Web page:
“I moved back to Louisiana about 1986–87. I had met Steve Riley and he used to sit in with me at lunch time at Mulate’s in Baton Rouge. We were offered a night to have a band and play dance music for Mulate’s. Steve hired a couple of guys and we had a band. It took off like a rocket. We played the Liberty Theatre and after Barry [Ancelet] heard us, he invited us to play Festivals Acadiens.
The Balfa Brothers were the first Cajun band that really caused me to become obsessed. Their sound was exactly what I had been looking for in other kinds of traditional music. Steve was bitten by the same bug. That’s what we really had in common, our love for that band.
Our blueprint was the music of our heroes who were still alive. Whenever we played a dancehall or somewhere else in the world, we would do the same music. A lot of times people would play different music for the down-home crowd. I always wanted to educate the audience. Try to feed them the good stuff and let the chips fall where they may.
I had been singing harmony since I was a kid. I didn’t grow up in the Catholic Church. I grew up in the Baptist Church so our music was full of harmony. I can play the harmony part on practically anything and I learned to flat the third part to anything. When Steve and I did the first hit on the radio, ‘Pointe aux Pins,’ I was singing harmony with him. We recorded that in Zachary Richard’s studio so he sang a third part. So we had three-part harmony on our most popular song on our first record and that was unusual in Cajun music.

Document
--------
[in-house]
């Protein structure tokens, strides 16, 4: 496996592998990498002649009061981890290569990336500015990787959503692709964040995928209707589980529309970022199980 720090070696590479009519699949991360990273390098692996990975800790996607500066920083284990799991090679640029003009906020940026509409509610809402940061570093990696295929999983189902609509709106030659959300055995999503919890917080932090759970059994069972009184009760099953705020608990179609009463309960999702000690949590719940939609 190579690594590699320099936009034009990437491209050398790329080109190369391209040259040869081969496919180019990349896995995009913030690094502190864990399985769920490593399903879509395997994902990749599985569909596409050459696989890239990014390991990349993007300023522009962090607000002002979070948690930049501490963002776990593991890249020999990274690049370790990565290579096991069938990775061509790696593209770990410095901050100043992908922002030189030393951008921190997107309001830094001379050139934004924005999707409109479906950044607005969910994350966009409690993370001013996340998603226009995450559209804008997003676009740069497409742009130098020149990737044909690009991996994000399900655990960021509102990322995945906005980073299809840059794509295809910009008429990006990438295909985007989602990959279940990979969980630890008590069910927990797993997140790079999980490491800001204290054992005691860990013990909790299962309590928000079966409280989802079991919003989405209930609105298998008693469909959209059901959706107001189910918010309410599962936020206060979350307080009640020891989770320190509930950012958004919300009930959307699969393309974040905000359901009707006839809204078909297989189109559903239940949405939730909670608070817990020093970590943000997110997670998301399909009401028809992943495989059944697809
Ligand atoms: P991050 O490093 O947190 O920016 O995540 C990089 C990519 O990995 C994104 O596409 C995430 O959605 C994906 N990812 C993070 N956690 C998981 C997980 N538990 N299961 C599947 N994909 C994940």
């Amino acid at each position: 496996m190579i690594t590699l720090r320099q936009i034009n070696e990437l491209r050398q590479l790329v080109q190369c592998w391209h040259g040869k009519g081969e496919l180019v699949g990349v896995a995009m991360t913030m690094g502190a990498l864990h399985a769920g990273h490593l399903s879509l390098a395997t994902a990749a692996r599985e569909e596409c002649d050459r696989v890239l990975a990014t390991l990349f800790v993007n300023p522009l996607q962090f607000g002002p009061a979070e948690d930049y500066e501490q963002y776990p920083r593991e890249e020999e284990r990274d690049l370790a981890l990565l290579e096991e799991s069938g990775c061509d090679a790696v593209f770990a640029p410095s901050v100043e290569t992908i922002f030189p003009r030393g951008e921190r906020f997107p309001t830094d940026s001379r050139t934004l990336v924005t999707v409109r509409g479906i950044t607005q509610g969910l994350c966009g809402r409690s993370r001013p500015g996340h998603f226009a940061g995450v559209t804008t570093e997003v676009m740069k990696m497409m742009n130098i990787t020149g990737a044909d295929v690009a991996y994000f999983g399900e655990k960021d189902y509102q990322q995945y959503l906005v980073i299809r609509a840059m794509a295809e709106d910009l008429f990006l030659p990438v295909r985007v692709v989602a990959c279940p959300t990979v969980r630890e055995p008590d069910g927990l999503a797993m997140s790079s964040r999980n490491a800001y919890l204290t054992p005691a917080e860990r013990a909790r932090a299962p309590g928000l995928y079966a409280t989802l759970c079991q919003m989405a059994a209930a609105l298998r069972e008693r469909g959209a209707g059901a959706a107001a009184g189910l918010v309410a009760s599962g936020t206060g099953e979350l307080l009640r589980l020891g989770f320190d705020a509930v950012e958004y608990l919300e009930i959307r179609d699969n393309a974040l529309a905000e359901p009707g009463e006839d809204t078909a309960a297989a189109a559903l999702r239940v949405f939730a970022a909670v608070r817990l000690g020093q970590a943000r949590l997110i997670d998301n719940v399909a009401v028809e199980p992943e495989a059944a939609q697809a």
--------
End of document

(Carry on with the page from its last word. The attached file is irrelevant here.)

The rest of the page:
People whose opinion I trust tell me that we were just a great dance band. We had a groove that made them want to dance. I’m freelancing now. People call me up and I go play with them. Sometimes still when I get onstage with the Mamou Playboys, I’m shocked at first about how slow that two-step is, compared to the other bands I play with, but it’s great for dancing. It’s not really slow. It’s just more relaxed.
I like being a solo artist. I’m very maneuverable. It doesn’t take much to put me in the black and make me happy. I have to be inventive. I have come up with a way to play Cajun music as a fiddler so it sounds complete. You don’t need a rhythm guitar player and that’s fun for me. When I tour, I can tell the story behind this music and most people don’t know how this French culture got here, where this music came from and why it sounds the way it does. I enjoy telling that story.”